Clyde Bunker arrived home after doing what he calls “dirt work” on his farms.
It’s a routine task that entails plowing corn stalks and grain stubble into the soil. The process, which is usually done in the early spring, gives the land the nutrients it needs to produce the years’ crop.
The problem is that he did it in the middle of January, when the ground would normally be too frozen to perform such a task.
“Weather concerns us every day,” said Bunker, a 60-year-old grain farmer in Delta. “There’s not a thing you can do about it.”
While experiencing one of the driest water seasons on record, farmers worry they won’t achieve their normal yield.
[pullquote]“Weather concerns us every day,” said Bunker, a 60-year-old grain farmer in Delta. “There’s not a thing you can do about it.”[/pullquote]
Consumers worry that food prices will continue rising.
“You would expect to see some prices jump,” said Matt Palmer of the Sanpete County Agriculture Extension. “But Utah is not one of the large agriculture producing states.”
The good news for Utah consumers is that the price of fruits and vegetables won’t likely be affected this year because of local reservoir storage.
California, on the other hand, is one of the largest agriculture producing states, and has been experiencing dry weather patterns similar to Utah’s. As a whole, food prices on the national level could rise this year as a result of the lack of precipitation, Palmer said.
“There’s a couple of silver linings to this cloud,” said Randy Parker, CEO of the Utah Farm Bureau. “The first one is that last year we had a tremendous snowpack and we had the ability to put a lot of water in our reservoirs. We also went into the fall with a very healthy soil moisture profile which means our soils were in good shape as far as the water moisture they were holding going into the winter.”
This year’s dry spell comes at the heels of Utah’s wettest year on record. Last year’s snow pack and rainfall helped fill every reservoir in the state, raise Bear Lake by 11 feet, replenish Lake Powell and recharge the ground water.
Fortunately for Bunker, the lack of precipitation won’t likely affect his normal annual harvest of four crops of alfalfa, because he has water storage rights to a nearby reservoir.
Storage rights or not, the unusually dry weather still concerns most in the agriculture business.
Dry seasons aren’t uncommon in the state. Throughout the last 30 years, Utah’s climate has cycled through dry and wet periods, according to Brian McInerney, a hydrologist for the National Weather Service.
“It just seems kind of odd that we’re jumping from one extreme to another,” McInerney said.
While the extreme dry conditions won’t impact most farmers in the short term, it may have a more significant impact on the long term.
“A big part of this overall puzzle is how much water we have in overall storage,” said Randy Julander, a snowpack expert for the National Resources Conservation Services. “Think of it as our snowpack is our cash flow and our reservoir storage is what we have in savings. A combination of the two determines how far you go in any given year. So what we have is a lot of savings and very little cash flow in this particular year.”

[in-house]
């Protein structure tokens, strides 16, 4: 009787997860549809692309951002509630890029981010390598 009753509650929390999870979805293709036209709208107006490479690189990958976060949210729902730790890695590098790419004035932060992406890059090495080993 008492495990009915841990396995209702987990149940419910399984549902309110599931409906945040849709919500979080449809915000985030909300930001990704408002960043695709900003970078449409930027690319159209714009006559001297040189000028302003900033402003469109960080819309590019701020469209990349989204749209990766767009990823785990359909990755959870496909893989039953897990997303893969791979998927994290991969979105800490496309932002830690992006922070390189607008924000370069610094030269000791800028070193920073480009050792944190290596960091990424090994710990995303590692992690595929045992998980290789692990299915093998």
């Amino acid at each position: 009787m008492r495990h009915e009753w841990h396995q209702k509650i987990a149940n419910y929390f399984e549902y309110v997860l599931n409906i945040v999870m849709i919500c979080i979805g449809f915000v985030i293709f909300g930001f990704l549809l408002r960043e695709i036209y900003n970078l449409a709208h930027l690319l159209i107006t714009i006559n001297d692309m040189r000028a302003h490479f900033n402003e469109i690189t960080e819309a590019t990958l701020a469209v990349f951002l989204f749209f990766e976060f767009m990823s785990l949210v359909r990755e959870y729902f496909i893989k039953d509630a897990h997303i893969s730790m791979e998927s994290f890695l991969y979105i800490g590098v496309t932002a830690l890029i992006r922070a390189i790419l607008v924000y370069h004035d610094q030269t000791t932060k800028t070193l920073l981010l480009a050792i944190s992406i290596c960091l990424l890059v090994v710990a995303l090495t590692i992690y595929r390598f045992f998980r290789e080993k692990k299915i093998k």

Which is why Bunker, a lifetime farmer, hasn’t worried much about how his crops will fare this year. However, he does worry about 2013.
“Next year, if things don’t change, things will be a whole lot different,” he said. “You’re going to hit the two ends of the spectrum in a three-year period here.”
For Bunker, the water supply this year is much like taking a stingy pay-cut while having more in the bank than ever before. But without that regular “cash flow” or consistent run off, his “savings” in reservoir storage has dismal potential.
Without that consistent run off that farmers desperately want, it can end up hurting their wallets.
“We just adjust,” Bunker said. “There’s not anything else you do. You just adjust. You can lose money, which is what it amounts to when you don’t have a crop to sell. You just adjust.”
Farmers in some areas, such as northern Sanpete County, will face a much tougher adjustment than others because of their lack of access to reservoir storage.
“They just get what comes off from the snowpack, which at this point doesn’t look very promising,” said John Keeler, southern regional manager of the Utah Farm Bureau. “They could be in trouble.”
While Utah grain farmers harvest about three to four crops in an average year, Keeler predicts some Sanpete farmers will harvest no more than two crops this year.
“[Those] famers right now that are looking at it, if they’re on a river or stream, and it dries up in May or by the first of June, they could lose 50 percent or better [of their income],” Bunker said.
This means that for the 85 percent of Utah farmers that earn an average of $50,000 or less per year, that would likely result in five-digit loses in their income.
Bunker may be in a similar situation if conditions don’t improve next year. Even though he has worked through disappointingly dry seasons in his 40-plus years of experience as a farmer, including 1977 – the driest year on record – the future is as unpredictable as ever.
Hydrologist Brian McInerney suggested the stark difference between wet and dry in the last two years may indicate that climate change is a factor in what may turn into a debacle for farmers that don’t have storage rights.
“We have had dry and wet periods before. Just not at this magnitude. It does follow what you would think with climate change. Something to consider though is the research that’s been done to this point indicates that we’ll have more intense storms and we’ll have longer prolonged periods of drought,” McInerney said. “Now whether this was caused by climate change remains to be seen.”